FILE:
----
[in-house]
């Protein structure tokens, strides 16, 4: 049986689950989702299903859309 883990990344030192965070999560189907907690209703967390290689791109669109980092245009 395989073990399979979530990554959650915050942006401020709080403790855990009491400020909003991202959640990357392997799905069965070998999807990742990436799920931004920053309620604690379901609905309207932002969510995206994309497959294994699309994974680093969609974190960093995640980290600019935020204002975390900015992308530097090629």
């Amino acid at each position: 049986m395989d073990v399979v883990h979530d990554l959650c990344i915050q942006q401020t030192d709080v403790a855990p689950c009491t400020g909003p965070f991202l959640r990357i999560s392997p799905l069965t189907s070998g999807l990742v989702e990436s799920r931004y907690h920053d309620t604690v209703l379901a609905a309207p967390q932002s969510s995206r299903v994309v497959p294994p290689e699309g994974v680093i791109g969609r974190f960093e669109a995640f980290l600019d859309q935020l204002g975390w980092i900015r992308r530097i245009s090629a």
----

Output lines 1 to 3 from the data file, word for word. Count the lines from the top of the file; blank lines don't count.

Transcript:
[in-house]
């Protein structure tokens, strides 16, 4: 049986689950989702299903859309 883990990344030192965070999560189907907690209703967390290689791109669109980092245009 395989073990399979979530990554959650915050942006401020709080403790855990009491400020909003991202959640990357392997799905069965070998999807990742990436799920931004920053309620604690379901609905309207932002969510995206994309497959294994699309994974680093969609974190960093995640980290600019935020204002975390900015992308530097090629």
């Amino acid at each position: 049986m395989d073990v399979v883990h979530d990554l959650c990344i915050q942006q401020t030192d709080v403790a855990p689950c009491t400020g909003p965070f991202l959640r990357i999560s392997p799905l069965t189907s070998g999807l990742v989702e990436s799920r931004y907690h920053d309620t604690v209703l379901a609905a309207p967390q932002s969510s995206r299903v994309v497959p294994p290689e699309g994974v680093i791109g969609r974190f960093e669109a995640f980290l600019d859309q935020l204002g975390w980092i900015r992308r530097i245009s090629a």